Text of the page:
The swim meets and swim practices are Tier One. The whole pool has to be emptied so the swimmers can swim from one end of the pool to the other without interference. They control the entirety of the pool and can use it for whatever they need to while they’re there.

Diving practice is Tier Two.  They are restricted only by the Tier One activity.  Their activity doesn't shut down the whole pool but it does restrict access to one end of the pool.

How do Companies get their Tier 2 Status ? 

The simple answer is by auction. 

 Who was at the auction? Verizon, T-Mobile, AT&T, Charter, Comcast, Dish Network, Cable One, Centurylink, Cincinnati Bell, Frontier, Mediacom, U.S. Cellular, and Windstream were among the companies vying for a shot at the 22,631 Priority Access License (PALs) available at the auction.

A PAL is a ten-year renewable license and is limited to no more than four PALs per license area.  The collective ten year licenses sold at the first FCC auction garnered over $4.5 billion for 4.05% of the total accessible 3.5GHz bandwidth.

The FCC auction leased access to Tier Two in the summer of 2020 where they sold more than $4.58 billion worth of priority access to the CBRS. 

How will I experience CBRS in my everyday life?

 A Tier Two PAL may be any number of entities with an interest in protected bandwidth such as signal providers, large corporations, universities, etc. These entities can create “express lanes” by creating Long Term Evolution (LTE) networks for wireless devices. This network can extend into 5G to create faster speeds.  This means that people who are a part of these entities (either customers, employees, students) can connect their device and take advantage of the CBRS that’s being used.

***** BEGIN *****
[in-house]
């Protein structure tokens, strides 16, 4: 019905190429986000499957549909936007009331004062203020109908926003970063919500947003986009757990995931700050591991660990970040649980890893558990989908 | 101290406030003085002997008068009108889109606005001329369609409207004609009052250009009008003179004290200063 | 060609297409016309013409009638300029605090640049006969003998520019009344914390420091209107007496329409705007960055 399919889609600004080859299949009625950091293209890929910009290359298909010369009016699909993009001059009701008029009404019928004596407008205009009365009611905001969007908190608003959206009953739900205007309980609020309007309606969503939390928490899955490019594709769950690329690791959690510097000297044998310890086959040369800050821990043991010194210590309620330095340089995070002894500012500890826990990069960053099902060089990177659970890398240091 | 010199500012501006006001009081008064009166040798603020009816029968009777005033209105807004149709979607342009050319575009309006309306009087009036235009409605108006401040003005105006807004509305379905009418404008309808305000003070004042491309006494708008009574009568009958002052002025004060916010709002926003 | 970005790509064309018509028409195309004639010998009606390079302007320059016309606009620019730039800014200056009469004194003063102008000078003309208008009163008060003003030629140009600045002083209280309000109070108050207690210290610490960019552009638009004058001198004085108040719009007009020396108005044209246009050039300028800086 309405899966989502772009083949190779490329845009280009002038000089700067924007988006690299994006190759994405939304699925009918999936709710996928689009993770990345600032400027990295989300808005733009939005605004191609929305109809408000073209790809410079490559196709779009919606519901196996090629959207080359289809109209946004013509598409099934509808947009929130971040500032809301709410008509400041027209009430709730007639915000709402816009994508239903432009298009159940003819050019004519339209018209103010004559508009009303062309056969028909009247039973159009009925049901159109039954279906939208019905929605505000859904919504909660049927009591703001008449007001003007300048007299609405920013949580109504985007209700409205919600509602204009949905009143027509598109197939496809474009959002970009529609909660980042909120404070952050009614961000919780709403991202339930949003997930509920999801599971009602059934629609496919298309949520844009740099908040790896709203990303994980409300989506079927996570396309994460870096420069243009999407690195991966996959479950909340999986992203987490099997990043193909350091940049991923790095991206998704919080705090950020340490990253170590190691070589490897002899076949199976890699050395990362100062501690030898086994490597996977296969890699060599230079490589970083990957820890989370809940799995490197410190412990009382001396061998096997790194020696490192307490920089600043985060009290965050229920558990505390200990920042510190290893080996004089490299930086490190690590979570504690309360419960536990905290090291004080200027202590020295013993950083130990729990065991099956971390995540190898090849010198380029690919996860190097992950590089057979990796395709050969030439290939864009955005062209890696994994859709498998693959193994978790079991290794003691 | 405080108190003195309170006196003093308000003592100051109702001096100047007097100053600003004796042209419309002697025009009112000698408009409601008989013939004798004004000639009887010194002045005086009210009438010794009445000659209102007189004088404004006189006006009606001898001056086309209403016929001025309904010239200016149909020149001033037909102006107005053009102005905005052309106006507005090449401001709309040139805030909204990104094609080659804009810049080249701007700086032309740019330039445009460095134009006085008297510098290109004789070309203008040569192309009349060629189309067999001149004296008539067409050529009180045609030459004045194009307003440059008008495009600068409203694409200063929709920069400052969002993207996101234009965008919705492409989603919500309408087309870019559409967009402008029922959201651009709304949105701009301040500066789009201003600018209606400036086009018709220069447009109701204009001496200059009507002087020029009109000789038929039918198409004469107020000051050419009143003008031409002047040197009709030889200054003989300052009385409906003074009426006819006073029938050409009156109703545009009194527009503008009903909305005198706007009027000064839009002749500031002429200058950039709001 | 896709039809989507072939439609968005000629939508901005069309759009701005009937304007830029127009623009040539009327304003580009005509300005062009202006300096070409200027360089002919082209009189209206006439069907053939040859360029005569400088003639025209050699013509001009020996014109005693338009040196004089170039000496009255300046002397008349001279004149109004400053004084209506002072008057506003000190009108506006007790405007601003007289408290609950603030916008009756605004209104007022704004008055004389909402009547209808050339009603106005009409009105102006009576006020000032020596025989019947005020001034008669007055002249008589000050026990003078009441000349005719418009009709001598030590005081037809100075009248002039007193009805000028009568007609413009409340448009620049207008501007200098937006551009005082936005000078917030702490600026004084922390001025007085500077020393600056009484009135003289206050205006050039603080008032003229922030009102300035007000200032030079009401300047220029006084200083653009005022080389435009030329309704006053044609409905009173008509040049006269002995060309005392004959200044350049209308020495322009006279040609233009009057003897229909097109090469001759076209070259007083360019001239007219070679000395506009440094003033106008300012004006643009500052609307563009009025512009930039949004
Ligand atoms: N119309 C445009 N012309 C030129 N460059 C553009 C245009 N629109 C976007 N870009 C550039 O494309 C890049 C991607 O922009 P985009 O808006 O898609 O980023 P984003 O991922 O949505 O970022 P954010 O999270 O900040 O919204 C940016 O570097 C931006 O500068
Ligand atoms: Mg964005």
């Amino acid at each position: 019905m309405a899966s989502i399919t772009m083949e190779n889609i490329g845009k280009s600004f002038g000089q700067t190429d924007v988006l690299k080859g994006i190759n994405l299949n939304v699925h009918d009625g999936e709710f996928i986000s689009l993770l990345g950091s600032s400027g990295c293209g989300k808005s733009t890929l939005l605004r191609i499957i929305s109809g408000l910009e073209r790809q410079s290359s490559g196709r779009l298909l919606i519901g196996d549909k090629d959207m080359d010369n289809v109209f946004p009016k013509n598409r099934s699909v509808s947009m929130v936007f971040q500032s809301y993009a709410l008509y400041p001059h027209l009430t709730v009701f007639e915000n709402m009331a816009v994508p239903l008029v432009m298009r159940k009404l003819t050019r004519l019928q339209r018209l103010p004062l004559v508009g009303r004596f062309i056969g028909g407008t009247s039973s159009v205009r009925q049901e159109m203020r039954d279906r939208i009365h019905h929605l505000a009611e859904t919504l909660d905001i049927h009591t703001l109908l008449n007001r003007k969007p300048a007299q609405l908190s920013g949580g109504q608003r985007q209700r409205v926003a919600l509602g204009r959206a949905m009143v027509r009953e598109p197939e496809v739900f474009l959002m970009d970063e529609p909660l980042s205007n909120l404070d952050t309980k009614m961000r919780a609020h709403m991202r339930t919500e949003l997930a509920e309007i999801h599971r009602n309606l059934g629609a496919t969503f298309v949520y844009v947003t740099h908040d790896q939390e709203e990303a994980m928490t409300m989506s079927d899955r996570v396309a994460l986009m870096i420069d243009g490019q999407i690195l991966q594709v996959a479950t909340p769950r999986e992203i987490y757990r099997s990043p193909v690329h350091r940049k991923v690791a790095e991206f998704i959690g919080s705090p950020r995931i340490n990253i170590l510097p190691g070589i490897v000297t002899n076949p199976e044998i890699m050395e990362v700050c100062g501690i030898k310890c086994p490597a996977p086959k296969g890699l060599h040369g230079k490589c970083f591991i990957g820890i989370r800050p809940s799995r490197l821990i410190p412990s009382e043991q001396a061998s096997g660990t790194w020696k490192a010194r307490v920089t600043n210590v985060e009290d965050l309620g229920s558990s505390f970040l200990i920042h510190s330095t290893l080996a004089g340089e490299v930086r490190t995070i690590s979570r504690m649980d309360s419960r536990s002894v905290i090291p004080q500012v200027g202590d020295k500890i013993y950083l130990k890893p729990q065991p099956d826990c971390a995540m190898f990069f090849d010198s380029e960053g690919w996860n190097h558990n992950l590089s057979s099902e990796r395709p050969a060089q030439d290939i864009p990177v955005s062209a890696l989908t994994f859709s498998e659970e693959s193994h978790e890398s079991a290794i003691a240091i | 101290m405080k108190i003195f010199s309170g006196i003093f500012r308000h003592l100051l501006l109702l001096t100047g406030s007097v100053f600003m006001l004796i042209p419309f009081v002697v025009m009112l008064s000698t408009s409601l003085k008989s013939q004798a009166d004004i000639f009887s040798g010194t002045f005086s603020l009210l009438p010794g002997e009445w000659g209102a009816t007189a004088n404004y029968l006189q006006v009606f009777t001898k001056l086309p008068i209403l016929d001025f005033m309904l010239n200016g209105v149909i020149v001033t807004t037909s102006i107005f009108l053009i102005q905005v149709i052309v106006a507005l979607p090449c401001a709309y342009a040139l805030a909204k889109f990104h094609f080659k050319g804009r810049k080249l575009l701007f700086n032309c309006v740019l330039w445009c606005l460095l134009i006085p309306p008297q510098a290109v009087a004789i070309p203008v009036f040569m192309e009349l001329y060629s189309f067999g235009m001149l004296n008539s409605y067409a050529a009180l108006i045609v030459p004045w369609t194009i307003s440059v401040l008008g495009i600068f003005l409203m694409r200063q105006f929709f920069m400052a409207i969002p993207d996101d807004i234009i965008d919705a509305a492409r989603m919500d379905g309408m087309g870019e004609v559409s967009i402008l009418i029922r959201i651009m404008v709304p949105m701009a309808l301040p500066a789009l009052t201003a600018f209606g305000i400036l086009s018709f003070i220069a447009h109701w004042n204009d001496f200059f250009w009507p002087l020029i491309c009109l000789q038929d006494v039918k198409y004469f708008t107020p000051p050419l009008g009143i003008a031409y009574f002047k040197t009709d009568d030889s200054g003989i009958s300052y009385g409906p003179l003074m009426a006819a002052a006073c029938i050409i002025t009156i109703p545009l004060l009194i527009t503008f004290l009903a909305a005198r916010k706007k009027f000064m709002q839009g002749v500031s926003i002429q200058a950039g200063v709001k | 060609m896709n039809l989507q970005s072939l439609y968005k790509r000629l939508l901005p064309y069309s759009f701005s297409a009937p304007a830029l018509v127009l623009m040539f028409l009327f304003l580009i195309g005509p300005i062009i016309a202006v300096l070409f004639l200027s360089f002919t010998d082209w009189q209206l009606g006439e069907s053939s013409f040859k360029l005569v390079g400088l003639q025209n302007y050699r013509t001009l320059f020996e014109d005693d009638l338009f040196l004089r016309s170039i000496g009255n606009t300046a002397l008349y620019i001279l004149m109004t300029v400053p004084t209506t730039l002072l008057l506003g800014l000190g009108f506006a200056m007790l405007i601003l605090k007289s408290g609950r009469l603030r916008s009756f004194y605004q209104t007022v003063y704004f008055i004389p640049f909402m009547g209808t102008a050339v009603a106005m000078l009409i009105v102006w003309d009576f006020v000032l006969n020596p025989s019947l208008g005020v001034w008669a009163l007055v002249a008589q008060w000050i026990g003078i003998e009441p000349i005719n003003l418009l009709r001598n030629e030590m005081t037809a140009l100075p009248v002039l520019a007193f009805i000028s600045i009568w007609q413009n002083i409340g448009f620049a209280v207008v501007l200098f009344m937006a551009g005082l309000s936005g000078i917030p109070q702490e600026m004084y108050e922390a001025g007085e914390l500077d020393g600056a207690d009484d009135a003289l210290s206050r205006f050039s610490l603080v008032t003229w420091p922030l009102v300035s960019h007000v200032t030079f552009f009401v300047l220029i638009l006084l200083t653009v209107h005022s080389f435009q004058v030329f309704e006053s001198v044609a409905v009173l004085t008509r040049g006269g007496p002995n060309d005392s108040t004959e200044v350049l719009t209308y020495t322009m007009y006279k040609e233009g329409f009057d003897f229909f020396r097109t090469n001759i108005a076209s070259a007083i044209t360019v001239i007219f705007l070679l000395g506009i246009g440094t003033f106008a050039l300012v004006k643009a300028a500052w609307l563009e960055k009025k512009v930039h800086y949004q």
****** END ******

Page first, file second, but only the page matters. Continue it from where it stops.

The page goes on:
Who is managing the traffic ?

Welcome to the Spectrum Access System (SAS). This is a cloud-based service that manages a wireless device’s communication as they are transmitting in the CBRS band. This means that when a phone sends out a signal, SAS picks it up and transmits it to another cell phone. 

The reason for SAS picking up the signal first?

So it can prevent people hacking into the system, and bypassing protocols set for the 3 tiered shared access system.  This short video from the OnGo Alliance provides an overview.

Do you remember the oil pipeline hack a few years back when a foreign hacker tapped into an oil pipeline and nearly ablated the gas supply for the entire US east coast?   SAS  provides another protective layer against a hack like that to help prevent hackers from making front page news.

All this to say, SAS and CBRS work hand in hand to make sure the (military)  incumbent level remains safe and protected, the PALs will have  secure guaranteed bandwidth  while we can all read the morning news, watch a YouTube  or sneak in a cat video (don’t worry, we all do it.)

How Will this Affect Daily Life?

CBRS provides many benefits, one of which is its access to 5G.

Are WiFi and CBRS competing?  

The correct answer may be yes… and no.